Texas Scottish Rite Hospital Concussion Study Reveals Young Girls Are At Higher Risk to Play Sustaining Concussion

Dallas-based Texas Scottish Rite Hospital released a North Texas study showing that young females are more prone to continue playing after sustaining a soccer-related concussion than young boys. The findings were shared at the American Academy of Pediatrics 2017 National Conference and Exhibition in Chicago.

Titled “Gender Differences in Same-Day Return to Play Following Concussion Among Pediatric Soccer Players,โ€ the study examined youth athletes averaging 14 years old, who sustained a concussion while playing soccer and later were treated at a pediatric sports medicine clinic in Texas. Of the 87 patients diagnosed with a concussion, two-thirds were girls. Half of the young girls (51.7 percent) resumed playing, while only 17.2 percent of the boys did the same. The girls were five times more likely to continue playing than boys.

Dr. Shane Miller, the study’s senior author, told D CEO Healthcare it analyzed almost two years of data starting in April of 2014. He said, “It started off as a study where we began to notice a trend in Dallas-Fort Worth athletes with concussions who continued playing.”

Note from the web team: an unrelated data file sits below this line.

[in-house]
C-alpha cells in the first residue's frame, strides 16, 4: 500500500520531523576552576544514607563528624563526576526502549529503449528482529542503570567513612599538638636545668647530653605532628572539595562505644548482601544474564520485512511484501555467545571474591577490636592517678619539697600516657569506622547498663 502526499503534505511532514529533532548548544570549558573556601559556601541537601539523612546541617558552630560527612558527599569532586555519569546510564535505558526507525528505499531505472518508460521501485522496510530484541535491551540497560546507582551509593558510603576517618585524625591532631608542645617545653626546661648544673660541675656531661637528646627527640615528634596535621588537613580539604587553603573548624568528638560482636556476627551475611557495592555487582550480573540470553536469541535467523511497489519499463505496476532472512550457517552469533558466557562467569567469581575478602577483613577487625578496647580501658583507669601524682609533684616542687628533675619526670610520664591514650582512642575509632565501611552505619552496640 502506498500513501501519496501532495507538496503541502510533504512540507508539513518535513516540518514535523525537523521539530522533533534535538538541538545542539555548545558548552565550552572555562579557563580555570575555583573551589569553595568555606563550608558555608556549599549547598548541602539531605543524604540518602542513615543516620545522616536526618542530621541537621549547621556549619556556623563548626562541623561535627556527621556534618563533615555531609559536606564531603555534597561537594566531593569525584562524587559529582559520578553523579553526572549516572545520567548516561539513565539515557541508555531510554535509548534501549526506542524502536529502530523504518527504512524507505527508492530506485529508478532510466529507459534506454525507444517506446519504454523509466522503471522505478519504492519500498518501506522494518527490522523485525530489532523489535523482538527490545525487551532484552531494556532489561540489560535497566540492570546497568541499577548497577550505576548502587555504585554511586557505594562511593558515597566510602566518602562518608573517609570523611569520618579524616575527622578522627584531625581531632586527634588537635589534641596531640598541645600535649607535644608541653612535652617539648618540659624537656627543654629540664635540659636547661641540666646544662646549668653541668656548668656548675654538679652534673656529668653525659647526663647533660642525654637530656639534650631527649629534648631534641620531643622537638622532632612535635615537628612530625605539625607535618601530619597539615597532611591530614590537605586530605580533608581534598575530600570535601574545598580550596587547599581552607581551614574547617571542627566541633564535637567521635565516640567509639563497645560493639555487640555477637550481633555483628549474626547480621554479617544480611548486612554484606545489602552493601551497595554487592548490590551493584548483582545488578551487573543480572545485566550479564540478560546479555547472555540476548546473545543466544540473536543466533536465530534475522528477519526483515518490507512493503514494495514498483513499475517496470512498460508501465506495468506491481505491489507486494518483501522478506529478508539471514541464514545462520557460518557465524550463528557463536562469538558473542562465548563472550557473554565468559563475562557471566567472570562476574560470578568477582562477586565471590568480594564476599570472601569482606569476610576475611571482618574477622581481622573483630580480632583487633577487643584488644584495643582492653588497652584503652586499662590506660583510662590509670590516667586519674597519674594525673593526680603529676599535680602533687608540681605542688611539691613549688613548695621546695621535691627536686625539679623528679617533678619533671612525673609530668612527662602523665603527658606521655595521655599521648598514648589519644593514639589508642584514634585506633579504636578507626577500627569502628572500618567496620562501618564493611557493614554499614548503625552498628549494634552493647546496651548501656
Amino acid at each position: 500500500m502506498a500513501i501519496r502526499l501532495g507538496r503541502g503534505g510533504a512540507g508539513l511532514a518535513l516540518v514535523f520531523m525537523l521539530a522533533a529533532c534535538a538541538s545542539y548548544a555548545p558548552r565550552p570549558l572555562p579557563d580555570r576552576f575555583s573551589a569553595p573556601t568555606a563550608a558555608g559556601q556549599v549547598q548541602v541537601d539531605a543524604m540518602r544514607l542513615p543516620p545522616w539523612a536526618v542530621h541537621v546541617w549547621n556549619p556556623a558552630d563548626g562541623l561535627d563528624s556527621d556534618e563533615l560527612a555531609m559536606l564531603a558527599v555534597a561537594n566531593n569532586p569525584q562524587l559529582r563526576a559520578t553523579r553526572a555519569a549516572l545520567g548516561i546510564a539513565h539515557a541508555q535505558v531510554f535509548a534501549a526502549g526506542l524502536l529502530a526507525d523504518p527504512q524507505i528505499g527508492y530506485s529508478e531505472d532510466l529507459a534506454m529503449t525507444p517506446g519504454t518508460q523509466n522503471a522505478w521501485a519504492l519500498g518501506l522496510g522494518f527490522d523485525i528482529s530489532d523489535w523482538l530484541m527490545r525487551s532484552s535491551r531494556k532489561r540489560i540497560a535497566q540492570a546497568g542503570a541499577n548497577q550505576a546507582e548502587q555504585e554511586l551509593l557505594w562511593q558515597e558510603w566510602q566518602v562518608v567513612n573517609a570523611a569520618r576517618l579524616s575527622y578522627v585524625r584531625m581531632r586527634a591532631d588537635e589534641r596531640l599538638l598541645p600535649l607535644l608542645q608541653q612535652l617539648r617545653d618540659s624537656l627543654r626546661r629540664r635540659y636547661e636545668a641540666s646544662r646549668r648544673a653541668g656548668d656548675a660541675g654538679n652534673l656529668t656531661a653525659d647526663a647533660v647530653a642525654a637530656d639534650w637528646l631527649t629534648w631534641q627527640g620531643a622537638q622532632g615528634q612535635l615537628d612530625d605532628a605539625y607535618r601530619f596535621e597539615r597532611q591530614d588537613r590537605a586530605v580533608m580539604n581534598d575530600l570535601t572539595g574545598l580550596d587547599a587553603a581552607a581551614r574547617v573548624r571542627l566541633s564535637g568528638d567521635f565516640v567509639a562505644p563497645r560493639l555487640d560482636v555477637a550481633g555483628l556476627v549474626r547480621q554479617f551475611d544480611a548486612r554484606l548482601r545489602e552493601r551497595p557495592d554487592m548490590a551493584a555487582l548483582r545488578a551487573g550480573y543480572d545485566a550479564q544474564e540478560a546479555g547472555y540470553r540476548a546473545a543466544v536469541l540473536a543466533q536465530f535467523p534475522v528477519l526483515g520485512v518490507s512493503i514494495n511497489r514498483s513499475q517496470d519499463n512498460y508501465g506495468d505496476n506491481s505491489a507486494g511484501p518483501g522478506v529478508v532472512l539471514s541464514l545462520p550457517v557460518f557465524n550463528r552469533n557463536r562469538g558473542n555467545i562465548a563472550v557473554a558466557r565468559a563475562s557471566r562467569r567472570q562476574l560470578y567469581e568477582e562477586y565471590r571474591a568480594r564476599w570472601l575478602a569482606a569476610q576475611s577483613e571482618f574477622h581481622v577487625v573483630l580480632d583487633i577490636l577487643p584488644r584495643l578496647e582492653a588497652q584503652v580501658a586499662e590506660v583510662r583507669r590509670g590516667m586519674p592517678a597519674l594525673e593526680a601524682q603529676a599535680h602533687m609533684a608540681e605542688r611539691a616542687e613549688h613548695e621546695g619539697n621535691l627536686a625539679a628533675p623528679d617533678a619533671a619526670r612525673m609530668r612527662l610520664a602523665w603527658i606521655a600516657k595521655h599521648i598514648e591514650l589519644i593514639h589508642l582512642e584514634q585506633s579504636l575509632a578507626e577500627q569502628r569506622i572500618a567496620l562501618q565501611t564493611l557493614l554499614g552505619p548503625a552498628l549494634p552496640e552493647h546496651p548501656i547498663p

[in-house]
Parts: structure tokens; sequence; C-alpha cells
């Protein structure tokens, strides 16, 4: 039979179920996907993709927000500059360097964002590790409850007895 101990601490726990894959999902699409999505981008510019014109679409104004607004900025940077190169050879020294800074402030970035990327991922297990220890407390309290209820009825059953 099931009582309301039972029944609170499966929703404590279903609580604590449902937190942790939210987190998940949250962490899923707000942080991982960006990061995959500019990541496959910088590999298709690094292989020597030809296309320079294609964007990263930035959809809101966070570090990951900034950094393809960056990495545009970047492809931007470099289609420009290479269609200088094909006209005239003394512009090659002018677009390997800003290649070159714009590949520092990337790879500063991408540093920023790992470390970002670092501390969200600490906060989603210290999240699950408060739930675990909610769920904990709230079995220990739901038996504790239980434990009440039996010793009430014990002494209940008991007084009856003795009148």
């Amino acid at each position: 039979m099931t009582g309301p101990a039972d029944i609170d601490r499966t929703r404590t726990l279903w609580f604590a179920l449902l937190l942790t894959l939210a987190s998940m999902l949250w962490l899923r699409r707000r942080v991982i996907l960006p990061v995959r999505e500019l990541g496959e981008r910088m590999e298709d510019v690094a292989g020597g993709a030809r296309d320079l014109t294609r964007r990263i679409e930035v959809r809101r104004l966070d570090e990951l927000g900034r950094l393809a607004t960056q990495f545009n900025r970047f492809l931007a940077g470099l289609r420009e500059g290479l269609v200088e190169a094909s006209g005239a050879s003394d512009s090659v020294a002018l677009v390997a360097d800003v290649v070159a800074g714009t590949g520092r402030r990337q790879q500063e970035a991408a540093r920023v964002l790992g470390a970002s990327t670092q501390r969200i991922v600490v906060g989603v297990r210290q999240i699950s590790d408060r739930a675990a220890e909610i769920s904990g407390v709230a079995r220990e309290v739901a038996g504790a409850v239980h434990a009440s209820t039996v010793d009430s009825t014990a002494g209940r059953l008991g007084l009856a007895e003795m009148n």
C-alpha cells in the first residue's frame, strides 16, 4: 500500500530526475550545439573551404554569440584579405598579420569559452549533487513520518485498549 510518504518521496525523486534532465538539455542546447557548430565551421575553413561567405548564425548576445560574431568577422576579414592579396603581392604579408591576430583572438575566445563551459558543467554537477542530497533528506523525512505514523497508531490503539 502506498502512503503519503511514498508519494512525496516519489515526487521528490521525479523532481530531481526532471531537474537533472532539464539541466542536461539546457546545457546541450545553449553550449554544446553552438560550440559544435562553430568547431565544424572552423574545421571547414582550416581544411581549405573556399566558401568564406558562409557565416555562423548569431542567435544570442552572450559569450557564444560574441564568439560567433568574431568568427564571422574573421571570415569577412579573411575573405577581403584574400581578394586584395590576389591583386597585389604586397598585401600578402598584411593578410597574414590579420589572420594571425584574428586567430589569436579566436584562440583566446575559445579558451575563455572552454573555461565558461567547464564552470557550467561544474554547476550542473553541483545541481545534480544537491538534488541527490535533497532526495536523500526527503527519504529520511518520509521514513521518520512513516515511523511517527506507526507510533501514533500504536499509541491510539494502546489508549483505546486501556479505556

Miller and TSRH clinical research coordinator Aaron Zynda found that 40 percent of TSRH patients diagnosed with a concussion were continuing to play. The researchers chose to delve into soccer-related injuries, as soccer is one of the most popular sports played in North Texas.

Miller said, “We know girls are having a higher rate of concussions, but they’re also showing higher rates of playing [with] a concussion versus boys.” Because Texas law states that any athlete with a suspected concussion should be removed from the game, Miller hopes the findings will help support safe play for youths in the future.

“Our next step is to find the repercussions of continuous play for girls and athletes with concussions,” Miller said. “We want to share our findings and tell [players, parents, athletic directors] to recognize injury, report injury, and remove players with injury… Those are concepts we’re trying to integrate here in North Texas.”

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